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If you have Diabetes or know someone who has Diabetes, this will be an important article for you to read. Charcot Deformity pronounced “Sharko” is condition that today is most prevalent in people who have Diabetes Mellitus as well as people with Neuropathy; Diabetes and Neuropathy are commonly related.

Typically, a Charcot foot appears to be red, hot and swollen. Charcot is a condition that causes softening and subsequent fractures of the bones in the foot due to a sudden trauma or constant repetitive micro trauma.

Usually a person with Diabetes who also has Neuropathy, or a loss of sensation in the foot, will not notice the Charcot until it starts affecting their daily routine. The Diabetic patient will start to notice that they are not able to fit into their shoes any longer, or they may notice an ulcer that has developed on the bottom of their foot for no apparent reason.

By this time however, the Charcot has already progressed significantly.

The best treatment for Charcot is prevention and early diagnosis and treatment.

Once the neuropathic patient gets a fracture, the body’s normal response is to increase the blood flow to the area to help to heal the affected bone. This increase in blood flow tends to wash out the calcium from the bone at the fracture point. This weakens the bone and the bone fractures even further and collapses. Due to the neuropathy or lack of sensation, the patient is unable to sense the fractures and the bone continues to go through the cycle of fracture and collapse.
The most common areas to be affected are the midfoot as well as the ankle.

As I said earlier, the best treatment for Charcot is prevention and early diagnosis. In order to prevent Charcot Foot/Ankle, the Neuropathic patient, typically with Diabetes should adhere to strict guidelines, including:
1. Blood Sugar: Blood sugar should be monitored daily and kept under control.
2. You should have regular checkups with your Podiatrist. X-rays taken periodically is helpful in diagnosing Charcot early.
3. Make sure you check your feet daily, and if you notice signs, such as redness, swelling, and increase in temperature of the foot (a foot that feels warm or hot to the touch) contact your Podiatrist immediately.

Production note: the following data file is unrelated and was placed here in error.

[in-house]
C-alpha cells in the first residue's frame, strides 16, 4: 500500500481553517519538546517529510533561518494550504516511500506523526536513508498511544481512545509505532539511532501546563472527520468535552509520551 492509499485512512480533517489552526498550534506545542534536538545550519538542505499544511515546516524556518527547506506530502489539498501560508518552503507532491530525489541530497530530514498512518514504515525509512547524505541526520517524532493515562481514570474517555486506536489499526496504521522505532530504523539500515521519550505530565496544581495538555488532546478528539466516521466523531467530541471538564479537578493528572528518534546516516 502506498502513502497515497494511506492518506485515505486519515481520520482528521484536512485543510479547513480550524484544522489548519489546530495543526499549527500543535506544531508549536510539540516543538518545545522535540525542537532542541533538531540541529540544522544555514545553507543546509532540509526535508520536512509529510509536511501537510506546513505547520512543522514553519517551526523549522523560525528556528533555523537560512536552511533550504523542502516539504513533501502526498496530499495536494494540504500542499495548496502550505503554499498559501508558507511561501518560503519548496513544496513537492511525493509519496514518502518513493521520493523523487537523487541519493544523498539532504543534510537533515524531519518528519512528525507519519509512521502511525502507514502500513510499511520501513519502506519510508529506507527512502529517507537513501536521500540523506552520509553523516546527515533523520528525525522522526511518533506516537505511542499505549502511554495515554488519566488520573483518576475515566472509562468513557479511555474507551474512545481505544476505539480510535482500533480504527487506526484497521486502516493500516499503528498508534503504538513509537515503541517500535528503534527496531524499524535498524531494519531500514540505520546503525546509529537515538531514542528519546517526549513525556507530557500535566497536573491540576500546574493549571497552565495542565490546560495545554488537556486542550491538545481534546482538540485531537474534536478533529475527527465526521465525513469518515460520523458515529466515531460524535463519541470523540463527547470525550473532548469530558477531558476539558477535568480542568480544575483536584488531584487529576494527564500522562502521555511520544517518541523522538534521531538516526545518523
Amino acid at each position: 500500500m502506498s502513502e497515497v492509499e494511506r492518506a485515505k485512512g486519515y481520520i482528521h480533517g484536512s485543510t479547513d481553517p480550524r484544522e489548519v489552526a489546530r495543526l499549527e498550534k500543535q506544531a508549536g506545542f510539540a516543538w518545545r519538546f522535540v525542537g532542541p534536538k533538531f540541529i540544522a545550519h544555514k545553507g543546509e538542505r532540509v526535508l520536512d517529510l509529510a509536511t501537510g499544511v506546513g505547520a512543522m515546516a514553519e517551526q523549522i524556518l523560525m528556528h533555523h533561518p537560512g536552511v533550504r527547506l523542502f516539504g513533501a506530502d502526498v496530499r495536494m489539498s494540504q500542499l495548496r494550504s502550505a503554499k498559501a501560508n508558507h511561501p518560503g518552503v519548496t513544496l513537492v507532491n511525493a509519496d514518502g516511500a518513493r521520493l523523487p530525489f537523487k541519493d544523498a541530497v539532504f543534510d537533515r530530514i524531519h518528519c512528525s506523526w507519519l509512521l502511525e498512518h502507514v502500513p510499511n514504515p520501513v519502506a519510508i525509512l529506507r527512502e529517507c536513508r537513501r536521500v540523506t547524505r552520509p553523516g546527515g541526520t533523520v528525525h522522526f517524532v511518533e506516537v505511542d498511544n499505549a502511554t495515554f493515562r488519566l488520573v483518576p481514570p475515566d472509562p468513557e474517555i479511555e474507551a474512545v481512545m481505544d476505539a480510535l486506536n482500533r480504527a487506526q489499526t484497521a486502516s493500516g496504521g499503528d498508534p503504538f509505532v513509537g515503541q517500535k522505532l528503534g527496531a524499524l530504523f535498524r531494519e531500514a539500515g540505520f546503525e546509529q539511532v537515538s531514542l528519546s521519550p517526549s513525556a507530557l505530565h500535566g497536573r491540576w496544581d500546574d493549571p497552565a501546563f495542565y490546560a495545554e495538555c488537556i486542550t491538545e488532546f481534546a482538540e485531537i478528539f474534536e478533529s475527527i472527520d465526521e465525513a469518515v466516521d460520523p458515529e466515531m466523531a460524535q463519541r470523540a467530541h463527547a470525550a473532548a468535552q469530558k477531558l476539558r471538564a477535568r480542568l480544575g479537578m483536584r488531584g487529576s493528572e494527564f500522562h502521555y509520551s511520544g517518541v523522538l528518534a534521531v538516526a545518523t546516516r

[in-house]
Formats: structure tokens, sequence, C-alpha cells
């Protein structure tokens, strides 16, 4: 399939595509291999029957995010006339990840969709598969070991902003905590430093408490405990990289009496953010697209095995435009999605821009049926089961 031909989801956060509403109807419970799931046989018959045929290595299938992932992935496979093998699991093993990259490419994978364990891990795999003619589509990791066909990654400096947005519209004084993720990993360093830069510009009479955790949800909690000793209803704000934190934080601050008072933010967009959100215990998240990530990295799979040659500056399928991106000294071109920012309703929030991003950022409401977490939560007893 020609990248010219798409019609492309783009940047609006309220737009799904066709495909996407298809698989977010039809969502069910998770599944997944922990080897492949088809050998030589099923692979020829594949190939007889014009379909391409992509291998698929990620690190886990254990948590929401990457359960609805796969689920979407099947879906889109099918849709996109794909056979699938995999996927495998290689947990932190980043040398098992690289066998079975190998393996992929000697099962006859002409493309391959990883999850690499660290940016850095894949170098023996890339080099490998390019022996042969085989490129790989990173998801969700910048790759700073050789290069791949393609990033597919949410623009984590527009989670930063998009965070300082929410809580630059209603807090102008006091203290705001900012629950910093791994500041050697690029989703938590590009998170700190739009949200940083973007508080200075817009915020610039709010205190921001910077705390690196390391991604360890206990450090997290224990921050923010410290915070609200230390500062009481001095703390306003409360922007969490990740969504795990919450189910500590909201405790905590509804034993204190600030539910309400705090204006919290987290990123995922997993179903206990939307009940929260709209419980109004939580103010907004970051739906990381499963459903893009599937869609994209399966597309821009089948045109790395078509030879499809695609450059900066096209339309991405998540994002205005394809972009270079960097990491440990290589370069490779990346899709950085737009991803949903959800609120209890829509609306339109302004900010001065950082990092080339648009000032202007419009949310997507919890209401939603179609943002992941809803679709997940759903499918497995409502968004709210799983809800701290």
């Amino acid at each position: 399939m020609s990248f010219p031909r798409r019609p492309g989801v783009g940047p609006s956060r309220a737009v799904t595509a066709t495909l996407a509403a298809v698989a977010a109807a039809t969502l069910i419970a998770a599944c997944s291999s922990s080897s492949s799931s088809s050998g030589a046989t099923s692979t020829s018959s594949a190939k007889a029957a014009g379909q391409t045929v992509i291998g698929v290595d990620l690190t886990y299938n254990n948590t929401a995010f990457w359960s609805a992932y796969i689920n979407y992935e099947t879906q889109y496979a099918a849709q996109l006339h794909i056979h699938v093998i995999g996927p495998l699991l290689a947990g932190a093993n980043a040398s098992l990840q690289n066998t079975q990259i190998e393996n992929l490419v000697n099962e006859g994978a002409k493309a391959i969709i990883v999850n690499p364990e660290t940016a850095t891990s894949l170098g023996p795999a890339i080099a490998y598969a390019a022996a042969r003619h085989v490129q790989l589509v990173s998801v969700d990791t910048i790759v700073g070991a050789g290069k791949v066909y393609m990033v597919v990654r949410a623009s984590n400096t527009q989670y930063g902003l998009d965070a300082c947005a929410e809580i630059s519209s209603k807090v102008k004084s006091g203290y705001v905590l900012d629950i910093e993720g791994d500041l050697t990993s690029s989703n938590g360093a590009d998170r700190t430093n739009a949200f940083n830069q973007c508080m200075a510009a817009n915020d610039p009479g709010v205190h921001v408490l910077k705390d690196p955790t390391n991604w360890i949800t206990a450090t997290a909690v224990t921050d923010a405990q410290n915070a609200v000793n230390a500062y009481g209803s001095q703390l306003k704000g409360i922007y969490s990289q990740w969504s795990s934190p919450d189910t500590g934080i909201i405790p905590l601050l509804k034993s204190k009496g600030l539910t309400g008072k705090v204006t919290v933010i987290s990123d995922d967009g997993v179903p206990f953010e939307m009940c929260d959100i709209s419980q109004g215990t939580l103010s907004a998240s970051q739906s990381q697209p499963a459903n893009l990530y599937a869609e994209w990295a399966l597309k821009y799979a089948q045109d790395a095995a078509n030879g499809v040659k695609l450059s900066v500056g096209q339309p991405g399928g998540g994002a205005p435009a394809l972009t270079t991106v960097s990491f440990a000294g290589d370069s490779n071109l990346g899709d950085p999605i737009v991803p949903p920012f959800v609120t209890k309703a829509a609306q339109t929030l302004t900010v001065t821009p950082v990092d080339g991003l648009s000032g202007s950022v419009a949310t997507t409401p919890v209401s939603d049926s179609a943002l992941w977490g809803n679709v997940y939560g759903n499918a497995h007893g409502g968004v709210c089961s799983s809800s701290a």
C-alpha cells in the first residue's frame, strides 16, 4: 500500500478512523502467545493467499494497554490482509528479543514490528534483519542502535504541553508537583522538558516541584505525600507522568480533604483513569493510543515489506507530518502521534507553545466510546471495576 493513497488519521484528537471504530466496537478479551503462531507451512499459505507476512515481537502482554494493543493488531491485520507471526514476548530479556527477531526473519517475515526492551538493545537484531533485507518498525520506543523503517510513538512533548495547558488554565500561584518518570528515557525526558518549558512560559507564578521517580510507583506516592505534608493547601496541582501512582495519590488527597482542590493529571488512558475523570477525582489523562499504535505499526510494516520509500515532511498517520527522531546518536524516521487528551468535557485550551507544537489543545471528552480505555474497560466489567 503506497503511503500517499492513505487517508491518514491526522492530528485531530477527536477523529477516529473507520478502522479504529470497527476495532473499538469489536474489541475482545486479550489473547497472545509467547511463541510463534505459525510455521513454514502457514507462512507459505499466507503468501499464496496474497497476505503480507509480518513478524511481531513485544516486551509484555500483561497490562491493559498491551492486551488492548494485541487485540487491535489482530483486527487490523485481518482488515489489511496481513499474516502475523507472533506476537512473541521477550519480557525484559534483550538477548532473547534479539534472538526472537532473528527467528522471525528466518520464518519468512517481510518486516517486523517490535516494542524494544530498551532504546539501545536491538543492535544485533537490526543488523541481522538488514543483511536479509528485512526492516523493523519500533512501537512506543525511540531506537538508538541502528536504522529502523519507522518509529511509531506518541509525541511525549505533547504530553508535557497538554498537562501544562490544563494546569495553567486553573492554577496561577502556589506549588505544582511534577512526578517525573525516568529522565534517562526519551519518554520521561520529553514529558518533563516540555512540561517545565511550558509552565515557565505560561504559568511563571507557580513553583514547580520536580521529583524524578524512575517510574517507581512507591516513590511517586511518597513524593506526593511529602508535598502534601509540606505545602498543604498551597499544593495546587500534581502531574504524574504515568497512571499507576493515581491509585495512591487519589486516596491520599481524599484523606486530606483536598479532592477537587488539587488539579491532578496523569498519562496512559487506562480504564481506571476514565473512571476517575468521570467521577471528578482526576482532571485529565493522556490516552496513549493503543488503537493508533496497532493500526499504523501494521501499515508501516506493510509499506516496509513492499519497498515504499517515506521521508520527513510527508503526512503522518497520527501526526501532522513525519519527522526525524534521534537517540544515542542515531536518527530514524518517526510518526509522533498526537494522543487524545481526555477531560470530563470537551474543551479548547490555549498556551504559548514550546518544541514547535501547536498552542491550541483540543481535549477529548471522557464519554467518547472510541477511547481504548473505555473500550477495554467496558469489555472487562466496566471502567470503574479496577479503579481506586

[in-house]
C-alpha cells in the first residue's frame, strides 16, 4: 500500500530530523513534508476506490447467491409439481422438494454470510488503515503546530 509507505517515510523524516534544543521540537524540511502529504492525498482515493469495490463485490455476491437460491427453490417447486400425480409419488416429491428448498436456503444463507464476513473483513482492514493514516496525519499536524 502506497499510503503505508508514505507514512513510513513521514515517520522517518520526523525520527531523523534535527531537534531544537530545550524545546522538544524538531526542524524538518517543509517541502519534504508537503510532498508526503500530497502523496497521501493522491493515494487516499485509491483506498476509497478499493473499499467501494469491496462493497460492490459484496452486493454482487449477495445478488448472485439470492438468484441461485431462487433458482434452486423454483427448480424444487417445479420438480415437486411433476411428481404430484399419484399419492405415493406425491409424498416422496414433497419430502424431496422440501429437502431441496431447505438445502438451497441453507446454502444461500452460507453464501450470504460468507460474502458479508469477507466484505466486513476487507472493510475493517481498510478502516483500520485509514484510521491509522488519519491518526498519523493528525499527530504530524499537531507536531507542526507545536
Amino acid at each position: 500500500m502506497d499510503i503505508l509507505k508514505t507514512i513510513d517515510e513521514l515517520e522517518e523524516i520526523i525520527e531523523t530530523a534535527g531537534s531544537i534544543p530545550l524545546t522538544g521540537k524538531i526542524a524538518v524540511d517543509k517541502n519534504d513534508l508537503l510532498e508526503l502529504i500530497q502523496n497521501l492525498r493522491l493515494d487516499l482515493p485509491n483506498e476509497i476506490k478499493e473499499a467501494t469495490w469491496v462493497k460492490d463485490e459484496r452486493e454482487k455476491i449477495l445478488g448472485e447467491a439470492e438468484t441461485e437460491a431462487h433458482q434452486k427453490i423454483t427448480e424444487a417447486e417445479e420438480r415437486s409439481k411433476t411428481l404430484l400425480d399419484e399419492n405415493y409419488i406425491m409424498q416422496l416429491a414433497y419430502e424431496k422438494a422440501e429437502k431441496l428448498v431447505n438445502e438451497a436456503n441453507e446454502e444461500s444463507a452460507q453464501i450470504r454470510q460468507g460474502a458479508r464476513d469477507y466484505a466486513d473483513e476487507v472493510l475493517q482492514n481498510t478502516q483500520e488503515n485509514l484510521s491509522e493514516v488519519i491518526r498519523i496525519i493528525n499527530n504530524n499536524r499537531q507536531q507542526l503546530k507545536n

Charcot deformity goes through several stages:
Stage 0: This is when there are no signs of Charcot on X-ray, but there are some clinical signs such as redness and swelling.
Stage 1: This stage is due to trauma (sudden or micro trauma) to the foot and the bone starts to breakdown.
Stage 2: The bone begins to heal and there is increased blood flow to the area.
Stage 3: The final stage is when the stable bone starts to form again.

Once Diagnosed, the Treatment includes:
1. Immobilization: complete non-weight bearing of the foot afflicted with Charcot is necessary. The patient must use crutches or a wheelchair. This may take months or even longer until the Charcot can heal.
2. Custom made shoes and Reduction in activity may be necessary after the deformity and the bone have healed. The custom shoes may aid in a more normal return to walking. The chances of a person developing Charcot on the opposite foot increases if they have had Charcot in one of the feet.
3. Finally, depending on the severity of the deformity, surgery may be required in some cases.

If you do notice any of these signs and symptoms of Charcot, as mentioned above; redness, swelling and an increase in temperature of the foot, Contact your Podiatrist Immediately.

This could indicate a very serious condition. If Charcot is not diagnosed and treated early, it could lead to a very serious deformity of the foot. In some cases surgery or even amputation may be necessary.

Prevention and Early diagnosis of Charcot is Key.

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